Right now, Dogecoin (CCC:DOGE-USD) is a party.
Everybody is having fun. A well-known chief executive officer is referencing the cryptocurrency on social media. Message boards are filled with rocket emojis. Supporters banded together to push the coin to a, shall we say, suggestive level on a suggestive day.
A coin that was worth a quarter of a penny in November is now worth more than a quarter of a dollar. And there is no shortage of bulls putting on “price targets” of $1 or more.
Here’s the thing: All parties end. When this one does, money is going to be lost.
The History of Dogecoin
Up front, I’m not a crypto skeptic. I’m a crypto bull. I believe in the power of decentralized finance, and I’m on record as recommending a number of altcoins that have posted enormous gains.
So when I question Dogecoin, it’s not from the perspective of someone who doesn’t believe in or doesn’t understand cryptocurrency.
In fact, it’s the opposite. If you understand the power of crypto, the case for Dogecoin falls apart.
Put simply, there’s no “there” there. Dogecoin was started literally as a joke. It was a parody of cryptocurrencies, hence the use of the Shiba Inu, a reference to a popular social media meme.
To be fair, that alone isn’t necessarily a problem. As some bulls might note, the very concept of money is based on a shared societal belief that it was value, particularly with the departure from the gold standard. If everyone believes in Dogecoin, why can’t it be a currency of some kind?
Well, there are good answers to that question.
One big problem is supply. Dogecoin allows for 5.2 billion coins to be mined every year. Admittedly, that’s not a huge portion of current supply (about 129 billion, itself a problem), but other cryptos have far more restrictive and insightful ways of controlling supply growth.
Another is the lack of a use case. There’s no ability to run DApps on Dogecoin. Network updates have been few, leaving potential security risks.
Dogecoin simply lacks most of the features that make cryptocurrencies and altcoins attractive. It’s simply rising because people are buying it, and people are buying it simply because it’s fun. Unlike other cryptos, this is not a project that has the potential to move the world forward.
And that gets to the last problem: the idea of expanding adoption. We’ve seen companies move, if somewhat hesitantly, into the crypto space. Many are accepting cryptocurrencies as payment. Others have coins on their corporate balance sheets.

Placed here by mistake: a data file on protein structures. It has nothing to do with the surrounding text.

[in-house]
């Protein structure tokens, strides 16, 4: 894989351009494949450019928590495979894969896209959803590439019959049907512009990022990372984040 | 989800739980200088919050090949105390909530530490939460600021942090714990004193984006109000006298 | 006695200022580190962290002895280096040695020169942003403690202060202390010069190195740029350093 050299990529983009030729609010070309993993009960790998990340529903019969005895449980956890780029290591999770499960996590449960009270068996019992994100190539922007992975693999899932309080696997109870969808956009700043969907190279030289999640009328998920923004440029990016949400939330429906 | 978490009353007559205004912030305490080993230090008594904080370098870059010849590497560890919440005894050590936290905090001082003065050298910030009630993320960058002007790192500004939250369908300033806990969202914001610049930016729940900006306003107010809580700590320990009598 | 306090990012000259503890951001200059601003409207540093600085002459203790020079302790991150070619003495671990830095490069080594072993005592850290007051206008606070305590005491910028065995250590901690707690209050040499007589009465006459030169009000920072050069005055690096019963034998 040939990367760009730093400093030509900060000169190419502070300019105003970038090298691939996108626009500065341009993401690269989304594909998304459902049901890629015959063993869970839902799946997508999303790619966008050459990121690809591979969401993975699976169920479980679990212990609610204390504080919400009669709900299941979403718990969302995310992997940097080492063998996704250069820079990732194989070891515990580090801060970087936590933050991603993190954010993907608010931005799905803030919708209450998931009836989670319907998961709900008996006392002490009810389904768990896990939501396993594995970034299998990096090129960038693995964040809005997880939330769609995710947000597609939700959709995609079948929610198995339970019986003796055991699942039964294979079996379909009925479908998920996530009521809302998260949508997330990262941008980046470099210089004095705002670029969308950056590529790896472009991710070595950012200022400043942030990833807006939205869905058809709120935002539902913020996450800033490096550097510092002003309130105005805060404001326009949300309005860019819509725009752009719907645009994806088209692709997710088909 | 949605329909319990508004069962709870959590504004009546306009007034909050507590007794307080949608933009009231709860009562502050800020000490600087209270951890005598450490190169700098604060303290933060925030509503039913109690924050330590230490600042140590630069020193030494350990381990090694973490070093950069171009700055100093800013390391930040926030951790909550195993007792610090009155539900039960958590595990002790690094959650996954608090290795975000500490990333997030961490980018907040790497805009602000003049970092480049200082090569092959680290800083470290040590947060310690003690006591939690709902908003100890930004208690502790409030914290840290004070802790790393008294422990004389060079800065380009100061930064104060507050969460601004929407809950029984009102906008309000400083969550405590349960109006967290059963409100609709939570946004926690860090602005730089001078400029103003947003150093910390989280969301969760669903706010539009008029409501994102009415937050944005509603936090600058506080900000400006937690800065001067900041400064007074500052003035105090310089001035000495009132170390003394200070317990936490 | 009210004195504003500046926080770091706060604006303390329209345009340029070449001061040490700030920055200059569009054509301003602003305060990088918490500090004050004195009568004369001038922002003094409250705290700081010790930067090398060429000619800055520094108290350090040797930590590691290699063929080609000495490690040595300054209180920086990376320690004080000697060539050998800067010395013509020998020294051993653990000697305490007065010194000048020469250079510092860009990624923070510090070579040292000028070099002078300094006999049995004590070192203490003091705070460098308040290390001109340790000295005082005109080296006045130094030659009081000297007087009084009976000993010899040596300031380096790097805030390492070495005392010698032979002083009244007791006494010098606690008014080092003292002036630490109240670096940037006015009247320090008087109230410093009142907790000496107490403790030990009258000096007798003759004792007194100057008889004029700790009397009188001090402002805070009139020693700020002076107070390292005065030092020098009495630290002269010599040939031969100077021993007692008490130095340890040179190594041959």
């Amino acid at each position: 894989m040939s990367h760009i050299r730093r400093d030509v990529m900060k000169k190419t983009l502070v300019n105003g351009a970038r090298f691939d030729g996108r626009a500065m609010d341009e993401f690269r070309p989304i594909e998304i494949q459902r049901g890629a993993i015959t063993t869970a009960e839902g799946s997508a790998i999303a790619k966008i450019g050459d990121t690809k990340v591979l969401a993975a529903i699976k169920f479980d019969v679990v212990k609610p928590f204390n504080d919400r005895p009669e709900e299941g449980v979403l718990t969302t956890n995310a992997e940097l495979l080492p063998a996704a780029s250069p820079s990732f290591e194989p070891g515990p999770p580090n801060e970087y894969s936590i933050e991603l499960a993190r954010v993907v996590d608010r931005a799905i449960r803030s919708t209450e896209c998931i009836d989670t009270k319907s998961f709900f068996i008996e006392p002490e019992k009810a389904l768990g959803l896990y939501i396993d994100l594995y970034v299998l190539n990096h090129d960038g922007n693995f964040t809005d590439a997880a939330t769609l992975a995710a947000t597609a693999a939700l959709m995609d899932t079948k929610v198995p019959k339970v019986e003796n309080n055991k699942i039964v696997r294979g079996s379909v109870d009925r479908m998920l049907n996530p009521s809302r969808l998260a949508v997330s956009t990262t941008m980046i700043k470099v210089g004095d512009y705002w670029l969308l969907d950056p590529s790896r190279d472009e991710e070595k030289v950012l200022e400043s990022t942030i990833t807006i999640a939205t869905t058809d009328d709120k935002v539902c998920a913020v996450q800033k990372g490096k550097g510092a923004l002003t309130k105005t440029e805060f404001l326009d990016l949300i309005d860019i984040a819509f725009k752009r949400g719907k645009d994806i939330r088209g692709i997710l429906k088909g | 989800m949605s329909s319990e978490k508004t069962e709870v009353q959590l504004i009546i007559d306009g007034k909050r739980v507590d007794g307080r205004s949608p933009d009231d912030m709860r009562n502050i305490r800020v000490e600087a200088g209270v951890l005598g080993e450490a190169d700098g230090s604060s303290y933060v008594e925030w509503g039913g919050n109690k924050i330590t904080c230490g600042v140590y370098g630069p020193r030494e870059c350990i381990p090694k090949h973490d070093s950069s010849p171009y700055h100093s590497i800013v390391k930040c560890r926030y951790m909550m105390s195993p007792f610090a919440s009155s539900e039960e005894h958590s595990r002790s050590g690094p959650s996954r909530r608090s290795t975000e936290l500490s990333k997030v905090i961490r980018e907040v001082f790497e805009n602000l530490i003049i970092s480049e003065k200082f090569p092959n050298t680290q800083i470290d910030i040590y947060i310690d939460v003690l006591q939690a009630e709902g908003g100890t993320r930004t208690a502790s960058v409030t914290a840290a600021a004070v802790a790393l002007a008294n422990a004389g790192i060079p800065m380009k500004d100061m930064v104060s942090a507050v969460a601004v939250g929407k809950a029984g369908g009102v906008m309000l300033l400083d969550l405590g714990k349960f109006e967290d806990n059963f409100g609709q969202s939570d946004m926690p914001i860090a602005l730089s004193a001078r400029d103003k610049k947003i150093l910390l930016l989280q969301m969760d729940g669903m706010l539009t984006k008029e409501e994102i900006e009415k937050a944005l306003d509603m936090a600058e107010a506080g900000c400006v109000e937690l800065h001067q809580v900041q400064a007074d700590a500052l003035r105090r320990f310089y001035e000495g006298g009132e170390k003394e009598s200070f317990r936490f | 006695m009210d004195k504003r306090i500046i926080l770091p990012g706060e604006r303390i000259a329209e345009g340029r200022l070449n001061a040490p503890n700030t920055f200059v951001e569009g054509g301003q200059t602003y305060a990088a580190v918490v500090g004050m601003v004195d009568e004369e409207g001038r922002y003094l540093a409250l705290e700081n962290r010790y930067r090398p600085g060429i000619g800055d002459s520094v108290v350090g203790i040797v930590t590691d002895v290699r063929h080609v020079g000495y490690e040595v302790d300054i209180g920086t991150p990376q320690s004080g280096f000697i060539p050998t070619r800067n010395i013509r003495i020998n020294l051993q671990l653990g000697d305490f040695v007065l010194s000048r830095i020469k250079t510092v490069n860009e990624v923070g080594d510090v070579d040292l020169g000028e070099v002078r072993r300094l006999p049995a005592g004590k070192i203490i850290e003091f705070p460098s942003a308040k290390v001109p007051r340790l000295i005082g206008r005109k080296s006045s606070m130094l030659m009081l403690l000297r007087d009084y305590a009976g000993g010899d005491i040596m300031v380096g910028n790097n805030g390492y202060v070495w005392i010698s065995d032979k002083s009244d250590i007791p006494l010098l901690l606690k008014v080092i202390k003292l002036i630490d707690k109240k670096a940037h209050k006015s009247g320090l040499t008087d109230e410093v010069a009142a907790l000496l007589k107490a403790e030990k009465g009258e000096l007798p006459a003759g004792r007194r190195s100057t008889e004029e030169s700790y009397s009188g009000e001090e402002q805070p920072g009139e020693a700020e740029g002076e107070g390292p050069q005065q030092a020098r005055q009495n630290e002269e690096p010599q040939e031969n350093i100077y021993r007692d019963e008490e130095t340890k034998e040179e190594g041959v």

Those moves, unsurprisingly, have moved prices higher, as traders and investors bet that more enterprises will follow.
Are those enterprises really going to make similar moves with a joke coin based on a dog meme? The Dallas Mavericks professional basketball team does accept Dogecoin — but that seems more like a publicity stunt for owner Mark Cuban than anything else.
History Will Repeat
This is just a game. It’s entertainment. And that’s fine as far as it goes.
But the game will end. The rocket emojis and pumping tweets will stop. We know this — because we’ve seen it before.
When cryptos first got “hot” in late 2017, Dogecoin saw a bit of a renaissance. In January 2018, it peaked at $0.017. The gains were gone in a matter of weeks.
We’ve already seen a 30%-plus pullback. There’s going to be more. Once traders see the end in sight, they’re going to rush to the door, just as they did in 2018, salvaging what value they have. A current market capitalization of $35 billion means there’s a lot of downside left.
Because the only value of Dogecoin is in the game. This is basically a coordinated bubble, with most traders (hopefully) understanding the rules of engagement.
Many of those traders believe that they’ll be smart enough, or quick enough, to get out at the right point, before it all comes crashing down. Many of them will be wrong.
On the date of publication, neither Matt McCall nor the InvestorPlace Research Staff member primarily responsible for this article held (either directly or indirectly) any positions in the securities mentioned in the article.
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